Kate Hardin

Pacing Tips for TOEFL Reading

Since the reading section is presented as one 54- or 72-minute block of time, it’s up to you to manage your time well to finish every question. Here are some tips to help you out.


Break your time up systematically.

This is a point where it’s really helpful to do some practice tests. Some people read very slowly and thoroughly, and so they can answer questions very quickly. Other people prefer to scan the passage and then take their time answering the questions. Both of these tactics are fine, but it’s important to know which one works for you. That way, you can decide how much time to allot to each task (reading the passage, answering the questions, and checking your answers).

Try a practice reading section with this scheme: 9 minutes to read each passage, 7 minutes to answer the questions, and 2 minutes to review. As you do more practice, you will get a feel for where you need more time or have extra time. Always limit yourself to 18 minutes total per passage, though—you don’t want to cheat your future self! If you’ve already gone through the official TOEFL material and are looking for more practice reading sections, take a look at our online TOEFL preparation course.

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Get familiar with the instructions beforehand

You can save yourself precious minutes by reading the instructions thoroughly on practice tests now, before your test day. That way, you can skip directions and go on to the actual questions on test day.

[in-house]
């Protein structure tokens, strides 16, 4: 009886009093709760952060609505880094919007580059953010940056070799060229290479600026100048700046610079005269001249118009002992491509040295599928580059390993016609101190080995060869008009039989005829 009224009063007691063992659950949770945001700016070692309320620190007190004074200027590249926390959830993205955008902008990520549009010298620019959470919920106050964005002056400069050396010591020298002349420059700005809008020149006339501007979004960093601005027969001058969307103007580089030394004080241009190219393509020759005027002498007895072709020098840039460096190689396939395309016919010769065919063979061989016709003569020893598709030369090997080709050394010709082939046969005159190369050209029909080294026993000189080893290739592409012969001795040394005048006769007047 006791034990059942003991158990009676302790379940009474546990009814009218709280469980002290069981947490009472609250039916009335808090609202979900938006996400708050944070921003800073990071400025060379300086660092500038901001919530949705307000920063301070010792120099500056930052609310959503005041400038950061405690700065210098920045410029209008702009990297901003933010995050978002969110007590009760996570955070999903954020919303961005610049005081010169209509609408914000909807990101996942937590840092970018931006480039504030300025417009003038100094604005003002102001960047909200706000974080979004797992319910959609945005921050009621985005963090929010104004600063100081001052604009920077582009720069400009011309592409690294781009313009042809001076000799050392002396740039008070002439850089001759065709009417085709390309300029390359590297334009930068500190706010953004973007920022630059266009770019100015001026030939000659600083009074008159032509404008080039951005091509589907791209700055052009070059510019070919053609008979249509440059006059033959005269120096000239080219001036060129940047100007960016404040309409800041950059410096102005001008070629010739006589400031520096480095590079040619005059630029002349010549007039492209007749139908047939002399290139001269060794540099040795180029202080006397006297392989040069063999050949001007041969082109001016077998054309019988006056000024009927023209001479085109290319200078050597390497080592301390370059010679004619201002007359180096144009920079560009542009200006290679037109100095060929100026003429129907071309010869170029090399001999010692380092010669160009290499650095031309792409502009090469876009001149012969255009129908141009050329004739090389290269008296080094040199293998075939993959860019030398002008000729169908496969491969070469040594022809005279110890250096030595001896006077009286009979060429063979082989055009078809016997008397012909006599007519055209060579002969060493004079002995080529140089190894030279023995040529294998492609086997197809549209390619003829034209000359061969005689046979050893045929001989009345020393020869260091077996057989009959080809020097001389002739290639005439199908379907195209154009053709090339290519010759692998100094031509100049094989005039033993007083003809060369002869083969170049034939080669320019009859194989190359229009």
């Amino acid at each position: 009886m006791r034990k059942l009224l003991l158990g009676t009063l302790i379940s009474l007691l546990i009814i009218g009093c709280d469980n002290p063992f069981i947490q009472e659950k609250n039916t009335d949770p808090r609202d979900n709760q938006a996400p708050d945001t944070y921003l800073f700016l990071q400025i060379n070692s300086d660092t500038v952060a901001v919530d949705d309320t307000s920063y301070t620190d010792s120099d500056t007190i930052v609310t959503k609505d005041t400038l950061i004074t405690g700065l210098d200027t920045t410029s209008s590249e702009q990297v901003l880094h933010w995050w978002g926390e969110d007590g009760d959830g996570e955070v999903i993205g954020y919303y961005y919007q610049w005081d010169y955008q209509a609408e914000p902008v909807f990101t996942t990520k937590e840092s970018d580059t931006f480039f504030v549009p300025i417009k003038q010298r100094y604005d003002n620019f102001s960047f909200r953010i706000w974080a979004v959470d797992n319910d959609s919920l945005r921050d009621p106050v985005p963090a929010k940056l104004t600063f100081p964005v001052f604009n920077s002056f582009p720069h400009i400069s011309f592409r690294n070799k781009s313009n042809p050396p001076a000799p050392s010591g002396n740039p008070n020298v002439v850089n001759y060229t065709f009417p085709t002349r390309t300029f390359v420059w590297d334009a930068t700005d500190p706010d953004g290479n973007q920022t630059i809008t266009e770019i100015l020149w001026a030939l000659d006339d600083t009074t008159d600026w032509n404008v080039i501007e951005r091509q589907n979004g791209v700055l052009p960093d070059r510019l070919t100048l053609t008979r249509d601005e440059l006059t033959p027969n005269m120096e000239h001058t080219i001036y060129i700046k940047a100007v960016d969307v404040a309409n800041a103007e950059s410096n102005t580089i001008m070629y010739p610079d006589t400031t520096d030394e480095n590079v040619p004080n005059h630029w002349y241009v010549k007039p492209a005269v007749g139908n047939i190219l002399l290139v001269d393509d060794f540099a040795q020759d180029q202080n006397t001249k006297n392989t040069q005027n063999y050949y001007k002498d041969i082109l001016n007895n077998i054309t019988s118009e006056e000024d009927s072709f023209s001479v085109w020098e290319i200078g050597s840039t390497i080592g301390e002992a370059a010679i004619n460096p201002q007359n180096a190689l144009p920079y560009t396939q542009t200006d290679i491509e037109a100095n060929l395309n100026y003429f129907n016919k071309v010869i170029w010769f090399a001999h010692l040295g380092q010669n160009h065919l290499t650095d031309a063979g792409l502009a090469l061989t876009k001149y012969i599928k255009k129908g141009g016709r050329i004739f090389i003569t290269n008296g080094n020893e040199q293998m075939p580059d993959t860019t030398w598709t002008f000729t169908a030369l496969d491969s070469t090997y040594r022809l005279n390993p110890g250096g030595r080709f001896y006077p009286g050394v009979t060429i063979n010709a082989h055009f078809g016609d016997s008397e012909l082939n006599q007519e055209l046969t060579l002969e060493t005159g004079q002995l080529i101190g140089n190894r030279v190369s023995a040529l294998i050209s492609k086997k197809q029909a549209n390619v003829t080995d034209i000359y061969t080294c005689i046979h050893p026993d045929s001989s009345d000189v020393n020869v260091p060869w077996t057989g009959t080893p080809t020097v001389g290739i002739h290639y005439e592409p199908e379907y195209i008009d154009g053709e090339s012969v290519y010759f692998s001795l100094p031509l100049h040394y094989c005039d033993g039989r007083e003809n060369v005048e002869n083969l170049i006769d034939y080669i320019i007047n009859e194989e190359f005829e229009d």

Keep moving

Don’t spend an unreasonable amount of time on one question. If you’ve been thinking about the same question for more than a minute, take your best guess, mark it for review and move on. You can return to it at the end if there’s time.

Since the questions are mostly all worth the same number of points (with a couple of exceptions, notably the final question on each passage), remember to answer all of the easier questions. If you have to choose between a long, complicated paraphrase question and three one-point vocabulary questions, the vocabulary questions may go by faster and will be worth more points.



If you’re not going to make it through a whole section, then go ahead and mark your best guess for any questions that are left over. If possible, never mark them randomly—do take the time to read the question and answer choices. Then take a second to think about how you can avoid that problem on the next session, and change your test-taking strategy accordingly.



  • Kate Hardin

    Kate has 6 years of experience in teaching foreign language. She graduated from Sewanee in 2012, where she studied and taught German, and recently returned from a year spent teaching English in a northern Russian university. Follow Kate on Google+!

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